A popular question a bankruptcy attorney often gets is: “If your client is filing for bankruptcy, how can they pay you?” This question assumes two things. First, that bankruptcy takes everything that a person owns and leaves him with nothing, and second, that the person filing for bankruptcy is completely penniless. Both assumptions are incorrect.
The intent of bankruptcy is to give a person a “fresh start”. The bankruptcy code allows for certain exemptions that determine whether you can keep certain property or not. For example, in a Chapter 7 case, if you own a car that is worth $2,000 and the exemption is $2,500, you can keep the car after the bankruptcy. What if the car you is worth $10,000 and is paid off? In that situation, the trustee will most likely sell the vehicle, pay you the exemption amount and pay the rest to your creditors. Keep in mind that it will cost the trustee to sell the vehicle so if the value of the vehicle is slightly above the exemption amount, it may not be worthwhile for the trustee to go ahead with the sale. In a Chapter 13, a person can keep all their possessions while making a monthly payment to the trustee that will pay off a certain percentage of their unsecured debt. (Generally, all secured creditors have to be paid in full).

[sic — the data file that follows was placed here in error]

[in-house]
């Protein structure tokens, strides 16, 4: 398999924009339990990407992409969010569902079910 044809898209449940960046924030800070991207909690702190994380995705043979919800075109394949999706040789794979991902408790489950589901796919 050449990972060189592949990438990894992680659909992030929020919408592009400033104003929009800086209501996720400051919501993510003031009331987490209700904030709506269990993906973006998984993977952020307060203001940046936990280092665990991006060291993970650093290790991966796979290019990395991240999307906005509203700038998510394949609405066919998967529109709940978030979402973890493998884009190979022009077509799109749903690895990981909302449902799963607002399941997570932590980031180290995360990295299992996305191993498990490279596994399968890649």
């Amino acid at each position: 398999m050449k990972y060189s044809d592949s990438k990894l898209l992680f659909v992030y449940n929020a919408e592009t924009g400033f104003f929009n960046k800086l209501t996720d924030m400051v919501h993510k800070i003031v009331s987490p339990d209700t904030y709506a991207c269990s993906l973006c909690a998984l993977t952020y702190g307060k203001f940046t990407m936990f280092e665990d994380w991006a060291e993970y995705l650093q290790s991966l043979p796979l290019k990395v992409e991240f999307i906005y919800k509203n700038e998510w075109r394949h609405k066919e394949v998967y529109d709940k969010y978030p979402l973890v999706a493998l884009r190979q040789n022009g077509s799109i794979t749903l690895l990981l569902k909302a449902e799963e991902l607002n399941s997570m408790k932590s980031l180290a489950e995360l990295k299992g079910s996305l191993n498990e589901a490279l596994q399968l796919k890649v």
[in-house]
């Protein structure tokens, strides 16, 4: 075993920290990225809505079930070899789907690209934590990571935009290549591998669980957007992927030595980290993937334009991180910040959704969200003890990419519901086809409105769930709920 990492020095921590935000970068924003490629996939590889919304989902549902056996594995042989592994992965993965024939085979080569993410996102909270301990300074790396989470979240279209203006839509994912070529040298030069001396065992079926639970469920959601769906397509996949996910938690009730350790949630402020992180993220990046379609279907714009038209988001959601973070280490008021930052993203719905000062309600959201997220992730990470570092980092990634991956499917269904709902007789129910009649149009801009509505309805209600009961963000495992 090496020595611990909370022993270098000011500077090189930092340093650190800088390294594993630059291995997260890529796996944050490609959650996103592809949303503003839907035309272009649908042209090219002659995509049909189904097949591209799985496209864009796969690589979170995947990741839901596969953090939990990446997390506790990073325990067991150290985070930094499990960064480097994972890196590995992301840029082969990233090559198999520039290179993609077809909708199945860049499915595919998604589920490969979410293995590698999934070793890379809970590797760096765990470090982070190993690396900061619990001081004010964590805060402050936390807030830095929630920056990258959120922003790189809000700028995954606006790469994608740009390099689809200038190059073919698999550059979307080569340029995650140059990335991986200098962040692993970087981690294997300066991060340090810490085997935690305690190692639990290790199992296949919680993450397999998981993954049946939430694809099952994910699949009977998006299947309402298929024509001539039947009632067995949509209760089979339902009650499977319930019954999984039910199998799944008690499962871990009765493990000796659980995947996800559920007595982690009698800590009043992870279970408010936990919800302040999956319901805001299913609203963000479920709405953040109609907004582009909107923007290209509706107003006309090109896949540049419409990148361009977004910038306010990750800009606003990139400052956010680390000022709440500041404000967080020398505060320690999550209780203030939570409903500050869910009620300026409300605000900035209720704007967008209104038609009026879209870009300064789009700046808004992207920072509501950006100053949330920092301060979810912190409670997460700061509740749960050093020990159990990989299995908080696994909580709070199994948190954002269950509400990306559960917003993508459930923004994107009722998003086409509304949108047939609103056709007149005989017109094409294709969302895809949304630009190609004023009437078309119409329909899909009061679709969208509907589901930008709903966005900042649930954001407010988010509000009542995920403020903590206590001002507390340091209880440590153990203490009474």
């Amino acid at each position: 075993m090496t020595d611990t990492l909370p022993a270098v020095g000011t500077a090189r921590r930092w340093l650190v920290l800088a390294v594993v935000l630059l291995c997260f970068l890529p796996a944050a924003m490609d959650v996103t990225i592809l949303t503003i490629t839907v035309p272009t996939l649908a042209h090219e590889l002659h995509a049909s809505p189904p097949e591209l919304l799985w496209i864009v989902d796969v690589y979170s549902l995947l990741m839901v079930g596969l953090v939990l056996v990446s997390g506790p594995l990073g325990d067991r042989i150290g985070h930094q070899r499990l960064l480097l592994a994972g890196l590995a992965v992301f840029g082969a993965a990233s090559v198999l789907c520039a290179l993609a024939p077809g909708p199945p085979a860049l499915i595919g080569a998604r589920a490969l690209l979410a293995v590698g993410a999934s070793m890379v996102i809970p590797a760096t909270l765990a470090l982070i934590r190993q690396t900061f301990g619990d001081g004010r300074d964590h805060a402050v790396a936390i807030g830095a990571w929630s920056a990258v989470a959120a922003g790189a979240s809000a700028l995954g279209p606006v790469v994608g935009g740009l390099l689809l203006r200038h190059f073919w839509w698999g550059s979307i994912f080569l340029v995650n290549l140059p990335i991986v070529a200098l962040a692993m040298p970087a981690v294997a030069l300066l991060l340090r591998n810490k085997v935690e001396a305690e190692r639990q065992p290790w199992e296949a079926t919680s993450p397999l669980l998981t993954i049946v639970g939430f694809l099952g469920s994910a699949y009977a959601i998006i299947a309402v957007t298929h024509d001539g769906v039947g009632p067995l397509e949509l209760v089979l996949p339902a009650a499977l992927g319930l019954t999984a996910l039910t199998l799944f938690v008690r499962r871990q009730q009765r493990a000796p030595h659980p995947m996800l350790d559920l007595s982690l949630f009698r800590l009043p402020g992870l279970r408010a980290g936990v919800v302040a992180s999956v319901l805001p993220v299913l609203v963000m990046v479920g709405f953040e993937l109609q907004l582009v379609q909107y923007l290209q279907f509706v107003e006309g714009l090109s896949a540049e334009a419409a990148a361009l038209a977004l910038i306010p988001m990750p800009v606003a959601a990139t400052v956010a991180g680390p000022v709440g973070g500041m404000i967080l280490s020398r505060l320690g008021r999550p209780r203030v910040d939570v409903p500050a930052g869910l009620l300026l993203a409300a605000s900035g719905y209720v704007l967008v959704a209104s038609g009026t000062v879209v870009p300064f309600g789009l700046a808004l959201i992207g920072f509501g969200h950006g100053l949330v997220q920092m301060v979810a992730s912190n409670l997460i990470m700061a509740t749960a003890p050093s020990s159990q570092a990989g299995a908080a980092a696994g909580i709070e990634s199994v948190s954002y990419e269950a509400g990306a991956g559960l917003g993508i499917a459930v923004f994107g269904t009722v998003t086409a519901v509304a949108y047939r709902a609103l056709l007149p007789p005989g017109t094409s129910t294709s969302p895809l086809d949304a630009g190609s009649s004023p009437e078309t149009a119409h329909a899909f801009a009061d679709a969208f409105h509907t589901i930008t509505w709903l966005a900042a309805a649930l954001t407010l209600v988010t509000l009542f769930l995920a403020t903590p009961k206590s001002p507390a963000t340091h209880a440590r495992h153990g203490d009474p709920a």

So how can debtors pay their bankruptcy attorney? In a large majority of bankruptcy cases, debtors have steady jobs and regular income. What they also have is large debt. Remember that the idea behind bankruptcy is “debt relief”. Because of the large debt, the monthly expenses of individuals who struggle financially exceed the monthly income and they have trouble making their monthly bills. Imagine a person that has to pay $500 in credit card bills each month. Once a bankruptcy case is filed, the debtor no longer has to pay those bills and has additional income of $500 per month.
In short, most of people who file for bankruptcy are employed. The reason they file is because their debt becomes unmanageable and it makes financial sense to consolidate the debt either through a Chapter 7 or Chapter 13 case.